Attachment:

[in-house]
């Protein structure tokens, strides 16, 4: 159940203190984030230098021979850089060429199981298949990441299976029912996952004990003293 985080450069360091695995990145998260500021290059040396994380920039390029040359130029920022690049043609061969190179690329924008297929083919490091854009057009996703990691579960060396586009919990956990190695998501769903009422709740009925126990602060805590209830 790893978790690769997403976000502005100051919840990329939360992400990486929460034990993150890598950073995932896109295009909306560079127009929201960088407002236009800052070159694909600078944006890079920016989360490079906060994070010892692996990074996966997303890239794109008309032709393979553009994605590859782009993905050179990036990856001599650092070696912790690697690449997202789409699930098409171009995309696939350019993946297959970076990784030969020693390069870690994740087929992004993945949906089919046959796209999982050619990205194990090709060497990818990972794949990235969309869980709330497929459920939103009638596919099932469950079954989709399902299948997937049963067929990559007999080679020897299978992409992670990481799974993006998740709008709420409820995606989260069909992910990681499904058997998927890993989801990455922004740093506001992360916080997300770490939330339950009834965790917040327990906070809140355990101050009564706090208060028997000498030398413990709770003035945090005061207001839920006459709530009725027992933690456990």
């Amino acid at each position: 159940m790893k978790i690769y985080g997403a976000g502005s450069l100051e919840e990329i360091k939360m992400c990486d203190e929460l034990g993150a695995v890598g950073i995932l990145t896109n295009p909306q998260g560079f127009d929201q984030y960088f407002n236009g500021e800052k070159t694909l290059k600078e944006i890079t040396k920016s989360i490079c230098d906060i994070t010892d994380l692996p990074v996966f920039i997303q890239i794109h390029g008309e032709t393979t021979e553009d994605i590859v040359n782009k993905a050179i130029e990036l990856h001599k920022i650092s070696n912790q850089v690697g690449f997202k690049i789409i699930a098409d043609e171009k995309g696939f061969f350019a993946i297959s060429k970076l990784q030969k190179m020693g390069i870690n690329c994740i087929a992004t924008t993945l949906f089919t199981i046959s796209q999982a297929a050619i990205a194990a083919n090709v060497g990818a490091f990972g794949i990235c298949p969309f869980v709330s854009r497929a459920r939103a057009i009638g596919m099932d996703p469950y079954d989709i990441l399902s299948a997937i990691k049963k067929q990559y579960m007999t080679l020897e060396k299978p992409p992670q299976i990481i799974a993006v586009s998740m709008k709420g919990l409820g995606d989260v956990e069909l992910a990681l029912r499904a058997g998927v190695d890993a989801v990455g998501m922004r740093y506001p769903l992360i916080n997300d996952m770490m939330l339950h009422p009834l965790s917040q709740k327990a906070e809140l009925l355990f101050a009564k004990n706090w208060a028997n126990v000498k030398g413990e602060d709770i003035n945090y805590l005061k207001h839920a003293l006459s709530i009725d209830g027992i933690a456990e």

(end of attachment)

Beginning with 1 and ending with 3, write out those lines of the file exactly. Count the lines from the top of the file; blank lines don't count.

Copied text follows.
[in-house]
């Protein structure tokens, strides 16, 4: 159940203190984030230098021979850089060429199981298949990441299976029912996952004990003293 985080450069360091695995990145998260500021290059040396994380920039390029040359130029920022690049043609061969190179690329924008297929083919490091854009057009996703990691579960060396586009919990956990190695998501769903009422709740009925126990602060805590209830 790893978790690769997403976000502005100051919840990329939360992400990486929460034990993150890598950073995932896109295009909306560079127009929201960088407002236009800052070159694909600078944006890079920016989360490079906060994070010892692996990074996966997303890239794109008309032709393979553009994605590859782009993905050179990036990856001599650092070696912790690697690449997202789409699930098409171009995309696939350019993946297959970076990784030969020693390069870690994740087929992004993945949906089919046959796209999982050619990205194990090709060497990818990972794949990235969309869980709330497929459920939103009638596919099932469950079954989709399902299948997937049963067929990559007999080679020897299978992409992670990481799974993006998740709008709420409820995606989260069909992910990681499904058997998927890993989801990455922004740093506001992360916080997300770490939330339950009834965790917040327990906070809140355990101050009564706090208060028997000498030398413990709770003035945090005061207001839920006459709530009725027992933690456990």
């Amino acid at each position: 159940m790893k978790i690769y985080g997403a976000g502005s450069l100051e919840e990329i360091k939360m992400c990486d203190e929460l034990g993150a695995v890598g950073i995932l990145t896109n295009p909306q998260g560079f127009d929201q984030y960088f407002n236009g500021e800052k070159t694909l290059k600078e944006i890079t040396k920016s989360i490079c230098d906060i994070t010892d994380l692996p990074v996966f920039i997303q890239i794109h390029g008309e032709t393979t021979e553009d994605i590859v040359n782009k993905a050179i130029e990036l990856h001599k920022i650092s070696n912790q850089v690697g690449f997202k690049i789409i699930a098409d043609e171009k995309g696939f061969f350019a993946i297959s060429k970076l990784q030969k190179m020693g390069i870690n690329c994740i087929a992004t924008t993945l949906f089919t199981i046959s796209q999982a297929a050619i990205a194990a083919n090709v060497g990818a490091f990972g794949i990235c298949p969309f869980v709330s854009r497929a459920r939103a057009i009638g596919m099932d996703p469950y079954d989709i990441l399902s299948a997937i990691k049963k067929q990559y579960m007999t080679l020897e060396k299978p992409p992670q299976i990481i799974a993006v586009s998740m709008k709420g919990l409820g995606d989260v956990e069909l992910a990681l029912r499904a058997g998927v190695d890993a989801v990455g998501m922004r740093y506001p769903l992360i916080n997300d996952m770490m939330l339950h009422p009834l965790s917040q709740k327990a906070e809140l009925l355990f101050a009564k004990n706090w208060a028997n126990v000498k030398g413990e602060d709770i003035n945090y805590l005061k207001h839920a003293l006459s709530i009725d209830g027992i933690a456990e």